Georgia Appeals

You’ve been convicted of a crime.  What are your options now?

McIntyre & Associates is an Atlanta law firm practicing exclusively in the field of postconviction representation.  Our clients often come to us with no hope of obtaining relief from their sentence, and no idea what they can do to change the repercussions that plague them after a conviction.  We understand the unique difficulties and challenges that convicted clients and their families face in Georgia and we are focused on helping people regain their freedom. 

At McIntyre & Associates, we have the expertise to evaluate the postconviction options that may be available to you once you have been convicted of a crime in Georgia.  Whether you are currently incarcerated and trying to regain your freedom, or you are still suffering from the repercussions of a past conviction, we are here to help.  

Convicted of a sex offense? We can help.

Often sex offenders find themselves particularly challenged by the additional requirements and restrictions faced upon release from incarceration, including their required participation in the Georgia sex offender registry.  At McIntyre & Associates we understand the Georgia sex offender requirements and restrictions, as well as the classification process that sex offenders must complete upon their release from prison.  We are knowledgeable of the process required for petitioning for removal of a convicted sex offender from the Georgia sex offender registry.  

Please browse our information below regarding some of the postconviction options that may be available to offenders who are suffering from the consequences of a conviction. To learn more information regarding our firm's services, please complete our new client contact form.    


Direct Appeals in Georgia are controlled by Official Code of Georgia Annotated Title 5, Chapter 6. (Generally, OCGA §5-6-30 through §5-6-51). Direct Appeals must be filed within 30 days after entry of judgment in a case or 30 days after the denial of a motion for new trial. 


In Georgia, motions for new trial are governed by the Official Code of Georgia Annotated Title 5, Chapter 5. (Generally, OCGA §5-5-20 through §5-5-51.) A motion for new trial must be filed within 30 days of the entry of the judgment on the verdict or entry of the judgment if the case was tried without a jury, except in extraordinary cases (See Section on Extraordinary Motion for New Trial).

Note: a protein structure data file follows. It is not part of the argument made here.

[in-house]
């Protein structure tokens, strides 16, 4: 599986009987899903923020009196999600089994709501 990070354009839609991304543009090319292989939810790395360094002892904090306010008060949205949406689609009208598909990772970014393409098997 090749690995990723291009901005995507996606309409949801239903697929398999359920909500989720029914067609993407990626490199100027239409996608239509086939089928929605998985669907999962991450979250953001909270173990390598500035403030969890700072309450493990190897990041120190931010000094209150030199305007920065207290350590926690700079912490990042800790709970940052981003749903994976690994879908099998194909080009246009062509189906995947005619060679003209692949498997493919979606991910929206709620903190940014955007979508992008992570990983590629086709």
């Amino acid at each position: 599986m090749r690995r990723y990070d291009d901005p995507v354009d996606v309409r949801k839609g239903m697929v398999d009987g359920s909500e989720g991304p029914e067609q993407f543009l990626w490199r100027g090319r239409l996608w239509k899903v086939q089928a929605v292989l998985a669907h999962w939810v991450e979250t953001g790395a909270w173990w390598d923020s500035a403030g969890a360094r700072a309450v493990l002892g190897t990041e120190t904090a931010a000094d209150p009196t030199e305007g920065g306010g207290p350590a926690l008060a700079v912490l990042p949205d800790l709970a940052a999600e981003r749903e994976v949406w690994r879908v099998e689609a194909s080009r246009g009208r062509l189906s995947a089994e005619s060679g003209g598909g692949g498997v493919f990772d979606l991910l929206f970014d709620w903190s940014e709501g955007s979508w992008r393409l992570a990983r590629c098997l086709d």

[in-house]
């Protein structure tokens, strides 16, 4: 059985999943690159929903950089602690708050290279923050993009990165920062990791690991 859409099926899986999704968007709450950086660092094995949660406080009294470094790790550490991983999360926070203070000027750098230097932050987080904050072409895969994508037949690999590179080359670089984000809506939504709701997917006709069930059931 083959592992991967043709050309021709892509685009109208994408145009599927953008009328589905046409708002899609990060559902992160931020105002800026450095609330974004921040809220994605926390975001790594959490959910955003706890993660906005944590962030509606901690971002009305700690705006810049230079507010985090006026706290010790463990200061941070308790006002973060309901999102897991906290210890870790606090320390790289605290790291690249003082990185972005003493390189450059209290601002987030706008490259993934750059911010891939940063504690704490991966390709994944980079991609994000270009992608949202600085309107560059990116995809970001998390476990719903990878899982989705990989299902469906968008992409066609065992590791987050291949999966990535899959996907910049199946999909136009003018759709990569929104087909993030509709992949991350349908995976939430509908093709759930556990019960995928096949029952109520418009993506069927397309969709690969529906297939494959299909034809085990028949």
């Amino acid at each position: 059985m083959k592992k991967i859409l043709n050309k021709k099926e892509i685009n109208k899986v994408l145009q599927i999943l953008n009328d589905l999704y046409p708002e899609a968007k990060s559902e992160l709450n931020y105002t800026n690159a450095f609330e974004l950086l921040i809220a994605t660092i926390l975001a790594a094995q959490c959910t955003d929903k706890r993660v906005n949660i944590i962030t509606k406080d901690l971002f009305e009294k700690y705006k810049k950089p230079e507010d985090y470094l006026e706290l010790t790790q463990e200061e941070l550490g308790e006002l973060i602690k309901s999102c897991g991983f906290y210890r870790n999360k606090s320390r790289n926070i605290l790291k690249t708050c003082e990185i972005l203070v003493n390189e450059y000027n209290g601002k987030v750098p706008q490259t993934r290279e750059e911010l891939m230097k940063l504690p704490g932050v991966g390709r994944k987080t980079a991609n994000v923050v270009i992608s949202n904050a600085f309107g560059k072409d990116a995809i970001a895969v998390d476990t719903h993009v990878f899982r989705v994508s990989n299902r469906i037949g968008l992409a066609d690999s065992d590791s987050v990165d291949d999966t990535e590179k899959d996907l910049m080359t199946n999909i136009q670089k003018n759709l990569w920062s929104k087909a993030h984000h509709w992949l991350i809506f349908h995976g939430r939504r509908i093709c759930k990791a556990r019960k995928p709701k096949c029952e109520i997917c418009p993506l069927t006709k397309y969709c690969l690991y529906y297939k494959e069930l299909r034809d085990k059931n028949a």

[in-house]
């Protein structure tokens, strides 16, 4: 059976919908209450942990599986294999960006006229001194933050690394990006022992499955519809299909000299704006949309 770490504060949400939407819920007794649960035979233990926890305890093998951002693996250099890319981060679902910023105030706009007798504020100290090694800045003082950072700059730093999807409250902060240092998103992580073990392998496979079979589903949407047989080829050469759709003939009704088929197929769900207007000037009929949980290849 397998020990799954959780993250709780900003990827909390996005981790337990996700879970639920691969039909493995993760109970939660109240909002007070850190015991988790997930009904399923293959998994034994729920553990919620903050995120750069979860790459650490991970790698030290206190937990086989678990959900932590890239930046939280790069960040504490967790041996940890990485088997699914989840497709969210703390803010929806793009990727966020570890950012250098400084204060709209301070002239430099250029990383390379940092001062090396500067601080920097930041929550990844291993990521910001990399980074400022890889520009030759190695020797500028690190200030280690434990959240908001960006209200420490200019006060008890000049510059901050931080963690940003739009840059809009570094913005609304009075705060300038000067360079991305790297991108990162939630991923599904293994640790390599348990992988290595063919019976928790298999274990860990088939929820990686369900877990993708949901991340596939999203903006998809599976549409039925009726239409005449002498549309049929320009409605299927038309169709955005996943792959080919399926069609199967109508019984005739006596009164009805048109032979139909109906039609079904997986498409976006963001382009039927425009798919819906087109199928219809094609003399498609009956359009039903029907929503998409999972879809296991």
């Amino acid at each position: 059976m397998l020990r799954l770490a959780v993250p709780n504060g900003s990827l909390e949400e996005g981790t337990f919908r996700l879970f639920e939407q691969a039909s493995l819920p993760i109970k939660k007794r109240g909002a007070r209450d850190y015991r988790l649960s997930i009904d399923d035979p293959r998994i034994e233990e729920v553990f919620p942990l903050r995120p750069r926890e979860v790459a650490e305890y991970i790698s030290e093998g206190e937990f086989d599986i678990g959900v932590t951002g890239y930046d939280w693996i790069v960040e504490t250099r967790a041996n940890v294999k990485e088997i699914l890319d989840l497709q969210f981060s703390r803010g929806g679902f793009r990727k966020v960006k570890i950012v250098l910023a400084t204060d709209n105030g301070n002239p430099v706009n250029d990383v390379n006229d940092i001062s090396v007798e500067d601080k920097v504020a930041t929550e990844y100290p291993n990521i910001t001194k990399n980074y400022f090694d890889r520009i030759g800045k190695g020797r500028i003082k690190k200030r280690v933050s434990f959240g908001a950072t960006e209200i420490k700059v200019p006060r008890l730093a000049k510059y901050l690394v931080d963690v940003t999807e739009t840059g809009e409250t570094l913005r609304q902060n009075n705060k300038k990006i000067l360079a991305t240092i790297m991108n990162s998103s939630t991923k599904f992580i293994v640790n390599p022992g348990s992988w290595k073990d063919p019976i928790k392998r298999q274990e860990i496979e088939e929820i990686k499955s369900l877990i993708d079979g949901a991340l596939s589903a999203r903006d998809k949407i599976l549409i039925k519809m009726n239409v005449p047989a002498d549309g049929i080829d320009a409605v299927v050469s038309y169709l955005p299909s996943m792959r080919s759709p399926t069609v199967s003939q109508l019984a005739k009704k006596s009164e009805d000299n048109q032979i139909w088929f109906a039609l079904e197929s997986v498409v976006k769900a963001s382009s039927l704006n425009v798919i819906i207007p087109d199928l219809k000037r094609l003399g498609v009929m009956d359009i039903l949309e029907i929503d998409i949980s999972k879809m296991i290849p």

In Georgia, motions to modify sentences are governed by the Official Code of Georgia Annotated Section 17-10-1(f).  Essentially, within either 120 days after receipt by the sentencing court of the remittitur upon affirmance of the judgment after direct appeal or within one year of the date upon which the sentence is imposed, whichever is later, the court that imposed the sentence has the jurisdiction, power, and authority to correct or reduce the sentence.  The court also has the jurisdiction, power and authority to suspend or probate all or any part of the sentence imposed.  


In general, in the state of Georgia, a sentence is void if the court imposes punishment that the law does not allow.  A void sentence may be corrected at any time.  Even if the time for modifying a sentence under OCGA 17-10-1(f) has passed, the court that imposed the void sentence retains the authority to correct it.  

EXtraordinary Motion for new trial

Extraordinary motions for new trial are governed by the Official Code of Georgia Annotated Section 5-5-41. An extraordinary motion for new trial allows the defendant to challenge a conviction based upon newly discovered evidence. It can be filed at any time after conviction. However, it is not easy to prevail on such a motion because the newly discovered evidence must meet certain legal criteria, including a demonstration to the court (1) that the newly discovered evidence has come to the defendant’s knowledge since the trial; (2) that want of due diligence was not the reason that the evidence was not acquired sooner; (3) that the evidence was so material that it would probably produce a different verdict; (4) that it is not cumulative only; (5) that the affidavit or the witness is procured or its absence accounted for; and (6) that the new evidence does not operate solely to impeach the credit of a witness. 


Please visit our habeas corpus page to learn more about habeas corpus relief.